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Depression: Recognition and Treatment

“Depression is like drowning. Except you can see everyone else around you breathing” Anonymous

The normal ups and downs of life mean that from time to time, we all will have felt sad or have had the so-called “blues”. But if emptiness and despair seem to have taken hold of your life and will not go away, you may be suffering from depression.

Depression makes it tough to function and enjoy life as you once did. In fact, just getting through the day can be overwhelming! But no matter how hopeless you feel, you can get better.

Understanding the signs, symptoms, causes, and treatment of depression is the first step to overcoming the problem.

Sadness or downswings in mood are normal reactions to life’s struggles, setbacks, and disappointments. Although many people use the word “depression” to explain these kinds of feelings, depression is actually much more than just sadness.

Some people describe depression as “living in a black hole” or having a feeling of impending doom. However, some depressed people don’t feel sad at all—they may feel lifeless, empty, and apathetic, or men in particular may even feel angry, aggressive, and restless.

Whatever the symptoms, depression is different from normal sadness in that it engulfs your day-to-day life, interfering with your ability to work, study, eat, sleep, and have fun. The feelings of helplessness, hopelessness, and worthlessness are intense and unrelenting, with little, if any, relief.

Depression is a complex emotional state which is why the signs of depression are wide-ranging. In fact, many people are depressed without realising it although they may have the feeling that life is not how they would like it to be. Yet, depression is certainly much more than just feeling sad since the person’s mood shifts excessively in response to minor events, or even in the absence of some triggering event. Moreover, the excessive depressive mood might remain for inappropriately lengthy periods.

It is important to distinguish between distress which is characterized by worry, irritability, tension, listlessness, poor concentration, sleep problems and demoralization on the one hand and depression on the other although distress often accompanies depression and anxiety.

Depression is not a disease that a person either has or doesn’t have. Like many emotional conditions it exists on a continuum – from mild to severe. Since the mind and body are intimately connected, many of the symptoms are not purely mental but can have very definite and well understood physical and medical causes.

Are you depressed?
If you identify with several of the following signs and symptoms, and they won’t go away, you may be suffering from clinical depression:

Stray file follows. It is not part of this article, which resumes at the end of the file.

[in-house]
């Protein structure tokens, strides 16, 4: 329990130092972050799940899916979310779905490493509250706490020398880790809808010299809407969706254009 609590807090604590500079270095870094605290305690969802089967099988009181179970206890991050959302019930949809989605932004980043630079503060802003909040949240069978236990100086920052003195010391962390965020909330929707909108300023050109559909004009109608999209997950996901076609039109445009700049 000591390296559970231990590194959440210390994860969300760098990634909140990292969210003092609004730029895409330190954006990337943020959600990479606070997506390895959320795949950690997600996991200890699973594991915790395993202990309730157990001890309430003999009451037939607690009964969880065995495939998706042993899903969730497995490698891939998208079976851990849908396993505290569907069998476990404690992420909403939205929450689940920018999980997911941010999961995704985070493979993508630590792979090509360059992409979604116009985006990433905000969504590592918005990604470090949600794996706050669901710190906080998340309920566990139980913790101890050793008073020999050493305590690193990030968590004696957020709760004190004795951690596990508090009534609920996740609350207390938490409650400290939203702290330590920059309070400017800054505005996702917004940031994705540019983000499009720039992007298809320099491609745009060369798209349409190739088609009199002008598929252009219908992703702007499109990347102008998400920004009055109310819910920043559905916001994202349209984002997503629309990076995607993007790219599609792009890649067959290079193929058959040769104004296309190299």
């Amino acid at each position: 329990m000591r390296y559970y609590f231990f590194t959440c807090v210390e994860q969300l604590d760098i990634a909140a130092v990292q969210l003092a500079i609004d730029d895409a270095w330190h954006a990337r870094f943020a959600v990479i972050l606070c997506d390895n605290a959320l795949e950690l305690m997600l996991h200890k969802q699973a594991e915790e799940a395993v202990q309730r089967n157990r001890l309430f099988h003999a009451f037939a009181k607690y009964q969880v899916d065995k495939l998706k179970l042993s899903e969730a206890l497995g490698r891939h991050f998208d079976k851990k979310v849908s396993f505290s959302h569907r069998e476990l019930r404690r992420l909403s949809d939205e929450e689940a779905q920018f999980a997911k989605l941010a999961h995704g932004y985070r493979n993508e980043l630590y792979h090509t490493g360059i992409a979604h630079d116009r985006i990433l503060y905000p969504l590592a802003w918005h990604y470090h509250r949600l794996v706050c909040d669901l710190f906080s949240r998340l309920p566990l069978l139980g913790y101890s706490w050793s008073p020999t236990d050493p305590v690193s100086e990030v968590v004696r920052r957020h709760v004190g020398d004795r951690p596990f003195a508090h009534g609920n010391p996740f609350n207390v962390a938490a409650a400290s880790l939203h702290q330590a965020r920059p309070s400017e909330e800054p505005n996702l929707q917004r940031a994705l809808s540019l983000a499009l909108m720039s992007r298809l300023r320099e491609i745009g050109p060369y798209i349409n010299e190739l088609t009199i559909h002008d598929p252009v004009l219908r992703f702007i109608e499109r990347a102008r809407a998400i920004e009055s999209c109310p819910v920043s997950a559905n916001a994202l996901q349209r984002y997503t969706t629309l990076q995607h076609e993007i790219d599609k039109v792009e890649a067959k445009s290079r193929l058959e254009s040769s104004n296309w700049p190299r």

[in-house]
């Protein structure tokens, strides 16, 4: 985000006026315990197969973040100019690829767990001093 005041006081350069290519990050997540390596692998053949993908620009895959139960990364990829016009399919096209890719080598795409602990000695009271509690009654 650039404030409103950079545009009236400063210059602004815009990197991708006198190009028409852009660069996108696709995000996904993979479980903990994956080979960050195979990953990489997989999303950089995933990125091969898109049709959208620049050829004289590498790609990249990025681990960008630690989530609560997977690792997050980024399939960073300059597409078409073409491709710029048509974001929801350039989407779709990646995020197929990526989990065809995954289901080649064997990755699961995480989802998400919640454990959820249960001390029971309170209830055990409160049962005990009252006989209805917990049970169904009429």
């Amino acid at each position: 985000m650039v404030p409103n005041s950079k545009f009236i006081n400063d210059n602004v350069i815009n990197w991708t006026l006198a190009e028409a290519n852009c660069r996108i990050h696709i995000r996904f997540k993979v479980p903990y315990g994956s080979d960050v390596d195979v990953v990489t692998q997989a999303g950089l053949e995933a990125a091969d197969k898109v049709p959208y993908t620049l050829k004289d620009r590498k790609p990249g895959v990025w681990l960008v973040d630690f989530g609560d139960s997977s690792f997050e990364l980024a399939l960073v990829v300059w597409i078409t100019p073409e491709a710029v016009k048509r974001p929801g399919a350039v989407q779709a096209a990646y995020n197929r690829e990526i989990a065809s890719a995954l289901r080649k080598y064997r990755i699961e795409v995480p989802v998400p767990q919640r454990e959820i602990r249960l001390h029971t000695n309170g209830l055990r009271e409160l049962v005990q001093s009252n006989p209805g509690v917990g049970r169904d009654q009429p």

• Feelings of hopelessness;
• You can’t control your negative thoughts, no matter how much you try;
• You are much more irritable, short-tempered, or aggressive than usual;
• You are consuming more alcohol than normal or engaging in reckless behaviour;
• Sleep changes. Either insomnia, especially waking in the early hours of the morning, or oversleeping (also known as hypersomnia);
• Concentration problems. Trouble focusing, making decisions, or remembering things;
• A loss of appetite or you can’t stop eating;
• Loss of interest in daily activities: Little or no interest in former hobbies, pastimes, social activities, or sex. You’ve lost your ability to feel joy and pleasure;
• Loss of energy. Feeling fatigued, sluggish, and physically drained. Your whole body may feel heavy, and even small tasks are exhausting or take longer to complete;
• Strong feelings of worthlessness or guilt. You harshly criticize yourself for perceived faults and mistakes;
• You have thoughts that life is not worth living (seek help immediately if this is the case);
• Unexplained aches and pains: An increase in physical complaints such as headaches, back pain, aching muscles, and stomach pain, especially in the absence of medical/physical evidence.

Depression and suicide risk
Depression is a major risk factor for suicide. The deep despair and hopelessness that goes along with depression can make suicide feel like the only way to escape the pain. If you have a loved one with depression, view any suicidal talk or behaviour seriously and recognize the warning signs.

Warning signs of suicide include:

• Talking about killing or harming one’s self;
• An unusual preoccupation with death or dying;
• Expressing strong feelings of hopelessness or feelings of being trapped;
• Acting recklessly, as if they have a ‘death wish’;
• Calling or visiting people to say goodbye;
• Getting affairs in order (giving away prized possessions, tying up loose ends);
• Saying things like “Everyone would be better off without me” or “I want out”;
• NB: A sudden switch from being extremely depressed to acting calm and happy.

Depression: It can be Different across the Sexes and the Ages
Depression can often appear different in men and women, and in young people and older adults. An awareness of these differences can help to ensure that the problem is recognized and treated.

Depression in men
Depressed men are less likely than women to acknowledge feelings of worthlessness and hopelessness. Instead, they tend to complain about fatigue, irritability, sleep problems, and loss of interest in work and hobbies. Other signs and symptoms of depression in men include anger, aggression, violence, reckless behaviour, and substance abuse.